The new head coach of the Texas Tech Red Raiders, a team known for it's fast-paced, spread-style offense, has come out against comments made by Bret Bielema and Nick Saban that would hinder an offense's ability to go at a high tempo.
According to Ralph Russo of the Associated Press, Red Raiders head coach Kliff Kingsbury wants proof that a high-tempo offense causes more injuries before rule changes would be made to slow the game down.
Back in October 2012, Jerry Hinnen of CBS Sports reported that Saban was not a fan of no-huddle offenses.
"At some point in time, we should look at how fast we allow the game to go in terms of player safety," Saban said. "The team gets in the same formation group, you can't substitute defensive players, you go on a 14-, 16-, 18-play drive and they're snapping the ball as fast as you can go and you look out there and all your players are walking around and can't even get lined up."
Then on June 17, Joel Erickson of Al.com reported that Bielema, the new head coach at Arkansas, is also an opponent of high-tempo offenses that limit the defense's ability to make substitutions.
"Not to get on the coattails of some of the other coaches, there is a lot of truth that the way offensive philosophies are driven now, there's times where you can't get a defensive substitution in for 8, 10, 12 play drives," Bielema said. "That has an effect on safety of that student-athlete, especially the bigger defensive linemen, that is really real."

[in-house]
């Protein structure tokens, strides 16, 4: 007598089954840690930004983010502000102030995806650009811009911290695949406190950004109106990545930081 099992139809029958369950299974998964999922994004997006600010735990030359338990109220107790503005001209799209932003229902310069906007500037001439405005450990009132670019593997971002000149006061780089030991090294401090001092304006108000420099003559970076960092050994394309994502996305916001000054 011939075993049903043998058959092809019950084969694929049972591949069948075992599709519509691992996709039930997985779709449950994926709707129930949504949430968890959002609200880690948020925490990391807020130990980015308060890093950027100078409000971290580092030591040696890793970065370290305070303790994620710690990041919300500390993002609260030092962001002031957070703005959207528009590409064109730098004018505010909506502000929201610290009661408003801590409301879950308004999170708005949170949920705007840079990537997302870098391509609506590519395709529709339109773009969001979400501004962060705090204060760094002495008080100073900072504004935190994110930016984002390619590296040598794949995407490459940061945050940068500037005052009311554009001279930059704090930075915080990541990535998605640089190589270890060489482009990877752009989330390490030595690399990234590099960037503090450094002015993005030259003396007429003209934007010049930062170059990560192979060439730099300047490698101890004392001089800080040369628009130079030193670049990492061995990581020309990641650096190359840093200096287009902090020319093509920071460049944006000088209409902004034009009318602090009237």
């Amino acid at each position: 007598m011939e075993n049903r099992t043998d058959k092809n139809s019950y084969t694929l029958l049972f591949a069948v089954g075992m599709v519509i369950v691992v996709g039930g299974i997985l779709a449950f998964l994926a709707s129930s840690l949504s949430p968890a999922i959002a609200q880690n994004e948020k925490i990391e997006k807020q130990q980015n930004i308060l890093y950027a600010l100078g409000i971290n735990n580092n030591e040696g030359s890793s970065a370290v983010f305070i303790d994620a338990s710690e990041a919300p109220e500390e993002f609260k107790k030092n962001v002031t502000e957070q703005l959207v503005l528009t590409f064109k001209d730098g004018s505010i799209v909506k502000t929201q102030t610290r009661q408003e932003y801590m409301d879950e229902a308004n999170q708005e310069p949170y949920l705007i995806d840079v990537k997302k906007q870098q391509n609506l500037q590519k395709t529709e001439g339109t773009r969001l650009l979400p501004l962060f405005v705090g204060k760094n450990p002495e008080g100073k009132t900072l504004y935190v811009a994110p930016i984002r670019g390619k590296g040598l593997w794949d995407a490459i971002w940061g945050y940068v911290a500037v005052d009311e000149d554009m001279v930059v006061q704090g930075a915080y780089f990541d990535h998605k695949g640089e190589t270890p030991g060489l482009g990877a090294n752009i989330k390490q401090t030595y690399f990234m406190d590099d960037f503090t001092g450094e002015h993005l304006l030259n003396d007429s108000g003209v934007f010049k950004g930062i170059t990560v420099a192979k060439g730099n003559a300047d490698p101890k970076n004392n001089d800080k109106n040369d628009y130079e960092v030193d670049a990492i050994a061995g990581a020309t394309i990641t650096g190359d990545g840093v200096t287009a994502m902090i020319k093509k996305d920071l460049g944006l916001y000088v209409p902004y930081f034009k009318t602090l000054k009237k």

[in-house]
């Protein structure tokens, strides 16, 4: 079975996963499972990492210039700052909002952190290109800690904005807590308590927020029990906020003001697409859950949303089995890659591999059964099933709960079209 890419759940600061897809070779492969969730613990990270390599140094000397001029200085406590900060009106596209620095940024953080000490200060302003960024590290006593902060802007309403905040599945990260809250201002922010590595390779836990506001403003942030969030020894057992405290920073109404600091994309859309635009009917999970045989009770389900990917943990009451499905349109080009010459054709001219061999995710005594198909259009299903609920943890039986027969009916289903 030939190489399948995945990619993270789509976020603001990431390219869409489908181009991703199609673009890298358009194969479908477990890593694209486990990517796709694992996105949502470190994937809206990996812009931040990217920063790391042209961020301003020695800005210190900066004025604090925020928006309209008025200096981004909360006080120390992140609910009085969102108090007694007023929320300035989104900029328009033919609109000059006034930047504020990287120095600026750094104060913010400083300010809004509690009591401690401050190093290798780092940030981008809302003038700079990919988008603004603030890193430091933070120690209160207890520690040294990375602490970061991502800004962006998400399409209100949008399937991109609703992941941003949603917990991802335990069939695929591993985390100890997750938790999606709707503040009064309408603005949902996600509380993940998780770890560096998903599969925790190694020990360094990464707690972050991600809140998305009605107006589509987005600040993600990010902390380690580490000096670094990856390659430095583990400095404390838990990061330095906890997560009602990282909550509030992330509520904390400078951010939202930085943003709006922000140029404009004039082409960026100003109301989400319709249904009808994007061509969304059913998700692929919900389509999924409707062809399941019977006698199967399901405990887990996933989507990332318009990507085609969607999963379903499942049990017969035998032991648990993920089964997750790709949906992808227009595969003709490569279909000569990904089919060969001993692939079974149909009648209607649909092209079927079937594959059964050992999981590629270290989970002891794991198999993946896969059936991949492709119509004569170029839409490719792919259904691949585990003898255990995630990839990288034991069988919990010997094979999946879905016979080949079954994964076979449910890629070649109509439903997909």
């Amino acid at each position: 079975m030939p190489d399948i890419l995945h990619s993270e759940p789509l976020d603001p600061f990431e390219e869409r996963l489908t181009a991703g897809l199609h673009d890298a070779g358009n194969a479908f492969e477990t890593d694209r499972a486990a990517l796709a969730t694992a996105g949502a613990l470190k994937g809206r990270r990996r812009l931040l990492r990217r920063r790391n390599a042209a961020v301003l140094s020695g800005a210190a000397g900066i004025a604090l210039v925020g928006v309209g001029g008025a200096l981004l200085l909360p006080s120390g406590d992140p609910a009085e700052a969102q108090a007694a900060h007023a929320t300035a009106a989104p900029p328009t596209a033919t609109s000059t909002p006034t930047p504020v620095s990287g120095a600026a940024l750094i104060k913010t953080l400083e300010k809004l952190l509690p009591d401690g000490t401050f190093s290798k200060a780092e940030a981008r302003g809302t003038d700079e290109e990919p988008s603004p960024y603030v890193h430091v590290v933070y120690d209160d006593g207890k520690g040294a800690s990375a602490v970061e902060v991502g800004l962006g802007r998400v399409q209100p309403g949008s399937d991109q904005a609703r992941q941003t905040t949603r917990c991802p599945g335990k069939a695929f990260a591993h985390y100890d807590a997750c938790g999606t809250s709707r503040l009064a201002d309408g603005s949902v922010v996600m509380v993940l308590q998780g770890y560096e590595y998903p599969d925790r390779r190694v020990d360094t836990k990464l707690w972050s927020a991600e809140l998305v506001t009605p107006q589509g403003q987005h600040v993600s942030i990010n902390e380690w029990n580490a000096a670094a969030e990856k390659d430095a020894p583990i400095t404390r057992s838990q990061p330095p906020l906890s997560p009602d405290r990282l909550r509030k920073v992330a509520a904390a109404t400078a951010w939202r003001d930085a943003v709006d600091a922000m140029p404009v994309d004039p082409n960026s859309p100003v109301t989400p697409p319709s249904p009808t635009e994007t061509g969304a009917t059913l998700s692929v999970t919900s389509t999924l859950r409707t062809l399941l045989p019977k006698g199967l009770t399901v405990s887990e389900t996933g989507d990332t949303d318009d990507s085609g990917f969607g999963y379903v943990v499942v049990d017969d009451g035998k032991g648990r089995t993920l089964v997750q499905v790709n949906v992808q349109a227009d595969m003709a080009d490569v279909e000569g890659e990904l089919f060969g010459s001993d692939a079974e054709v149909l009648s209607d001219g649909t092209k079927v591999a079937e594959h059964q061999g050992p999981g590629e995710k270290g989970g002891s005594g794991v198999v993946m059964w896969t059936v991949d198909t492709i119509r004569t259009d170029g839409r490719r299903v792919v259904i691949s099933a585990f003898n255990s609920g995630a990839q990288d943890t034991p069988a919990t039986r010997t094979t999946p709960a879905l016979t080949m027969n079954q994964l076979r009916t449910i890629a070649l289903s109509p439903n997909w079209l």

However, Kingsbury is against tweaking rules to slow offenses down. In Russo's report, Kingsbury said, "You want me to play slower, well, OK, you need to get smaller, less strong defensive linemen."
The Red Raiders have become famous for their fast-paced offense, which was innovated by former head coach Mike Leach.
In 2012, Texas Tech was second in the nation in passing yards per game with 355.9.
Leach's style of offense became so popular, even the CBS news show 60 Minutes did a feature back in 2009 on the Red Raiders where Scott Pelley called Leach a "Mad genuis."
Many programs across the country have adopted the style, with the likes of the Texas Longhorns picking up the trend this past spring.
Still, there are coaches like Saban and Bielema who believe that the faster-paced offenses create safety and substitution issues for players.
The NCAA has already met and passed the rule changes for the 2013-14 season. The committee proposed 10 rule changes, according to USA Today back in February. None of the proposed rule changes involved limiting no-huddle offenses.
Still, with this being such a hot-button issue, expect to see the NCAA take a closer look at how no-huddle offenses affect injuries this coming season.